Manga has similar issues as American comics, which is funny, as there are entire genres devoted to it. Yaoi – boys’ love, and yuri – girls’ love. Yaoi is a huge publishing force, and even has sub genres (books about boys written by women for women, and books about men written by men for men). But very few yaoi books (specifically the ones by women for women) have self-proclaimed gay characters, or even represent them properly. Most of the time it’s straight guys who just fall in love with each other. The other subset, written by men for gay men, is less prominent, and rarely (if ever) even gets published in America, but certainly has the right perspective going for it.
    Unfortunately, the smallest minority has the loudest voices.

    By the way, lesbian Batwoman was great. Wasn’t she going out with The Question (Montoya I think her name was) at some point around 52? Colossus was gay in Ultimate X-Men, which was a hit with fans, from what I remember.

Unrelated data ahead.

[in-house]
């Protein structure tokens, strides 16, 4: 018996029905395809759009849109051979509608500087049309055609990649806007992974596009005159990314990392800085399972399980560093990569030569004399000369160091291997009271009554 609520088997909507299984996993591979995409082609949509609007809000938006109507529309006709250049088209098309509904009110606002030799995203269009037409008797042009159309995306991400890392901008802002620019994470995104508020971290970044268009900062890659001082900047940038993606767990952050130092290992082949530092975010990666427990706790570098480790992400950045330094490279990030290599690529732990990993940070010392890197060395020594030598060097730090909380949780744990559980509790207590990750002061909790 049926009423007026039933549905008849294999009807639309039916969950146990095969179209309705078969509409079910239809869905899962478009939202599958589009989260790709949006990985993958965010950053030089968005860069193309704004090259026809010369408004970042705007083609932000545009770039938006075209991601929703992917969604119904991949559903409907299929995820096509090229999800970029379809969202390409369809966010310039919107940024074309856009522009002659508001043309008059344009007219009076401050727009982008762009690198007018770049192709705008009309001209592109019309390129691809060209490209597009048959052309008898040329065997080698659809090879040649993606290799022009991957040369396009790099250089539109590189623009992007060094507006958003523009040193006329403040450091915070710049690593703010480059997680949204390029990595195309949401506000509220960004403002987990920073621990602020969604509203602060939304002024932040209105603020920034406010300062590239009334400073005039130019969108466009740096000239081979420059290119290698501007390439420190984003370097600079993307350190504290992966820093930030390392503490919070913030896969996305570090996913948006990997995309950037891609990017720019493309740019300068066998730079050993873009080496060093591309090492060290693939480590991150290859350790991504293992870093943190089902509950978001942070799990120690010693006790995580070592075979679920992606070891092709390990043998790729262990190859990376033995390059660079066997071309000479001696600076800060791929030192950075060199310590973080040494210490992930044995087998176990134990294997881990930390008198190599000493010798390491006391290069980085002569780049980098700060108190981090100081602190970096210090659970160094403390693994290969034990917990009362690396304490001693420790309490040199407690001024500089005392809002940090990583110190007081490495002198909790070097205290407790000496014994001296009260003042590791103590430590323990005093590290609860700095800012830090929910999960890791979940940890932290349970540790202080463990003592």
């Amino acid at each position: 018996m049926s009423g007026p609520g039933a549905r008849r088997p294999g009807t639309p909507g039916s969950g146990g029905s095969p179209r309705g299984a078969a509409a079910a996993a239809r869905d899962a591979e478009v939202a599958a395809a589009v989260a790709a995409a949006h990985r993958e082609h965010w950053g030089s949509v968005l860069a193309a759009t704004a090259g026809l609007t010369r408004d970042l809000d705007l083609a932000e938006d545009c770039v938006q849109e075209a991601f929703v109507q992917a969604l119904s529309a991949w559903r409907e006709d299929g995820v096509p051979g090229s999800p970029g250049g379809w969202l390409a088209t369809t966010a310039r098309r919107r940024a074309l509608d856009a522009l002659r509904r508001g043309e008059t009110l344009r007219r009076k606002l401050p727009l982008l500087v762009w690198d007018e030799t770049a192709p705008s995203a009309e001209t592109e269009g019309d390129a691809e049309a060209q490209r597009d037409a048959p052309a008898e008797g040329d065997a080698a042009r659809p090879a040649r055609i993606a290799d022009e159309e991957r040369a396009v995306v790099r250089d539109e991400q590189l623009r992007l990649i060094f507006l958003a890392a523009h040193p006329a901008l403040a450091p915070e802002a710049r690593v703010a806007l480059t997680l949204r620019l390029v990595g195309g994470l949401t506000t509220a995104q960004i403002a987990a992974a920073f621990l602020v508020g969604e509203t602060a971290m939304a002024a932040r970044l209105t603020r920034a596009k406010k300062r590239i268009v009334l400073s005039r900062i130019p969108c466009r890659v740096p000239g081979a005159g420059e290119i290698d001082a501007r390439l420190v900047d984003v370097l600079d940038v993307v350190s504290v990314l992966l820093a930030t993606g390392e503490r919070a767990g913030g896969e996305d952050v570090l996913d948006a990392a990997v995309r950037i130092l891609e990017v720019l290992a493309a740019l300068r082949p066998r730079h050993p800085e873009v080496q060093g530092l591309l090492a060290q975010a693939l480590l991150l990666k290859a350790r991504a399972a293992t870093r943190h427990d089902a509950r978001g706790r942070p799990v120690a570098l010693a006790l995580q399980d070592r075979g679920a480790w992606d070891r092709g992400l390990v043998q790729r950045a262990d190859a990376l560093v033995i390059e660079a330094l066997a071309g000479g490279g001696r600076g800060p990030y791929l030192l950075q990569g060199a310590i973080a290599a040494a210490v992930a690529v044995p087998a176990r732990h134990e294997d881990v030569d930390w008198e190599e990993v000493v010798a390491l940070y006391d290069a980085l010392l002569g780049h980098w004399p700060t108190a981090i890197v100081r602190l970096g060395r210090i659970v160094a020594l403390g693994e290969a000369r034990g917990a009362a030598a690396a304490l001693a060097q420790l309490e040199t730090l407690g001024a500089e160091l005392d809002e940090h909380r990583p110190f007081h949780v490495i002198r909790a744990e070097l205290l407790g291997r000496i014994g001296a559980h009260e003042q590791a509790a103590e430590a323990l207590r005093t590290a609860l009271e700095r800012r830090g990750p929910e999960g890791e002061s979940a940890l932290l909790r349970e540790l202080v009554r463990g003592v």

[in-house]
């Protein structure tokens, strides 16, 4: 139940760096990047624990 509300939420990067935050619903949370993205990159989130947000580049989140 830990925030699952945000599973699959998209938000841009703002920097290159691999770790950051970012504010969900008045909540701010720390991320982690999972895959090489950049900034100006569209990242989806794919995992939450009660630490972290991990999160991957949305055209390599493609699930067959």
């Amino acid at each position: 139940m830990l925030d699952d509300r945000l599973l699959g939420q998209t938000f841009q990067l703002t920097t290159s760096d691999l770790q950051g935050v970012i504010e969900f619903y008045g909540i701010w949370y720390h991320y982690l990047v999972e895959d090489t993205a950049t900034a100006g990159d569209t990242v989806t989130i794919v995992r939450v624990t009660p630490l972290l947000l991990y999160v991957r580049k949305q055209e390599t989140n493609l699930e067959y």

2. Mac

    Thanks Kristin!

    It’s definitely a widespread problem across comics in general; from mainstream to manga. I think there’s support for a forward change, but change is always slow.

  3. […] This post was mentioned on Twitter by Macabri, Kristin Bomba and Qlixster, Comicbook.com. Comicbook.com said: LGBT in Mainstream Comics, or the Lack Thereof: We need more mainstream comic book websites and Comic Cons to gi… http://bit.ly/cdMWir […]

  4. […] LGBT in Mainstream Comics, or the Lack Thereof Tweet :DC Comics, Gay, Green Lantern, Lesbian, LGBT, Terry Berg, Transsexual […]

  5. Jade

    I think the real issue is flat characters based around singular traits or plot points as illustrated by the Green Lantern example above. We don’t get a person who lives these lifestyles, we get Gay Guy #3 or Lesbian #2. The problem doesn’t go away until characters are no longer typified by their ‘differences.’